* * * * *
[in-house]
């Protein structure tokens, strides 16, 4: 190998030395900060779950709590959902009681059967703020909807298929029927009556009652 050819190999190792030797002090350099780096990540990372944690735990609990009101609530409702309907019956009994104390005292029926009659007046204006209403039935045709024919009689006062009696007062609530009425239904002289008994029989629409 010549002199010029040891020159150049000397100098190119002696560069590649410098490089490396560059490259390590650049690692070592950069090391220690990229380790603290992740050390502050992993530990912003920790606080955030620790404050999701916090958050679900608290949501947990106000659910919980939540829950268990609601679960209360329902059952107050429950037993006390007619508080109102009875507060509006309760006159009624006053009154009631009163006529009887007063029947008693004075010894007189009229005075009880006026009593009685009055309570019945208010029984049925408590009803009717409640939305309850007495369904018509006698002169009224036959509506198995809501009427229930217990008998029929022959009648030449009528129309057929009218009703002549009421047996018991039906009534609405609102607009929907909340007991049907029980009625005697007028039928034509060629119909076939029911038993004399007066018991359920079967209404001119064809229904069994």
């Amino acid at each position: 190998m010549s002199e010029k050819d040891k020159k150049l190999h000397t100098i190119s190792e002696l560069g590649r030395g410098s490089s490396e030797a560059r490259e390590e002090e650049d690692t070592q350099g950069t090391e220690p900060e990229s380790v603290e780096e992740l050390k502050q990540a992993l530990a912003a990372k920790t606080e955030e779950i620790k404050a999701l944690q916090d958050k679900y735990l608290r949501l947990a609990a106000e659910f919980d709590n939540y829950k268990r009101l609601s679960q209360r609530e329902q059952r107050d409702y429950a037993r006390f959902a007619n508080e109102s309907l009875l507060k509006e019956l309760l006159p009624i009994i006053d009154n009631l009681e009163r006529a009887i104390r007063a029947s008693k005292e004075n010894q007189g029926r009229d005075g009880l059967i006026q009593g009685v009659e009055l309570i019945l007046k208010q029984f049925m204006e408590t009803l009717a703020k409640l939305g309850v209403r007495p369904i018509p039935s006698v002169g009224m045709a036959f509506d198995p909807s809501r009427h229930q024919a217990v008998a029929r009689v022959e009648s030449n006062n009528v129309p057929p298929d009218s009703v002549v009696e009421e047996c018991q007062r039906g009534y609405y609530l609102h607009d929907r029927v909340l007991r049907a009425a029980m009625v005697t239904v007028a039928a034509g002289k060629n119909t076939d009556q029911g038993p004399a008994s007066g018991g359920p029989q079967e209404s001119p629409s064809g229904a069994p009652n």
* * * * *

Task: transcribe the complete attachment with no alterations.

[in-house]
């Protein structure tokens, strides 16, 4: 190998030395900060779950709590959902009681059967703020909807298929029927009556009652 050819190999190792030797002090350099780096990540990372944690735990609990009101609530409702309907019956009994104390005292029926009659007046204006209403039935045709024919009689006062009696007062609530009425239904002289008994029989629409 010549002199010029040891020159150049000397100098190119002696560069590649410098490089490396560059490259390590650049690692070592950069090391220690990229380790603290992740050390502050992993530990912003920790606080955030620790404050999701916090958050679900608290949501947990106000659910919980939540829950268990609601679960209360329902059952107050429950037993006390007619508080109102009875507060509006309760006159009624006053009154009631009163006529009887007063029947008693004075010894007189009229005075009880006026009593009685009055309570019945208010029984049925408590009803009717409640939305309850007495369904018509006698002169009224036959509506198995809501009427229930217990008998029929022959009648030449009528129309057929009218009703002549009421047996018991039906009534609405609102607009929907909340007991049907029980009625005697007028039928034509060629119909076939029911038993004399007066018991359920079967209404001119064809229904069994």
């Amino acid at each position: 190998m010549s002199e010029k050819d040891k020159k150049l190999h000397t100098i190119s190792e002696l560069g590649r030395g410098s490089s490396e030797a560059r490259e390590e002090e650049d690692t070592q350099g950069t090391e220690p900060e990229s380790v603290e780096e992740l050390k502050q990540a992993l530990a912003a990372k920790t606080e955030e779950i620790k404050a999701l944690q916090d958050k679900y735990l608290r949501l947990a609990a106000e659910f919980d709590n939540y829950k268990r009101l609601s679960q209360r609530e329902q059952r107050d409702y429950a037993r006390f959902a007619n508080e109102s309907l009875l507060k509006e019956l309760l006159p009624i009994i006053d009154n009631l009681e009163r006529a009887i104390r007063a029947s008693k005292e004075n010894q007189g029926r009229d005075g009880l059967i006026q009593g009685v009659e009055l309570i019945l007046k208010q029984f049925m204006e408590t009803l009717a703020k409640l939305g309850v209403r007495p369904i018509p039935s006698v002169g009224m045709a036959f509506d198995p909807s809501r009427h229930q024919a217990v008998a029929r009689v022959e009648s030449n006062n009528v129309p057929p298929d009218s009703v002549v009696e009421e047996c018991q007062r039906g009534y609405y609530l609102h607009d929907r029927v909340l007991r049907a009425a029980m009625v005697t239904v007028a039928a034509g002289k060629n119909t076939d009556q029911g038993p004399a008994s007066g018991g359920p029989q079967e209404s001119p629409s064809g229904a069994p009652n």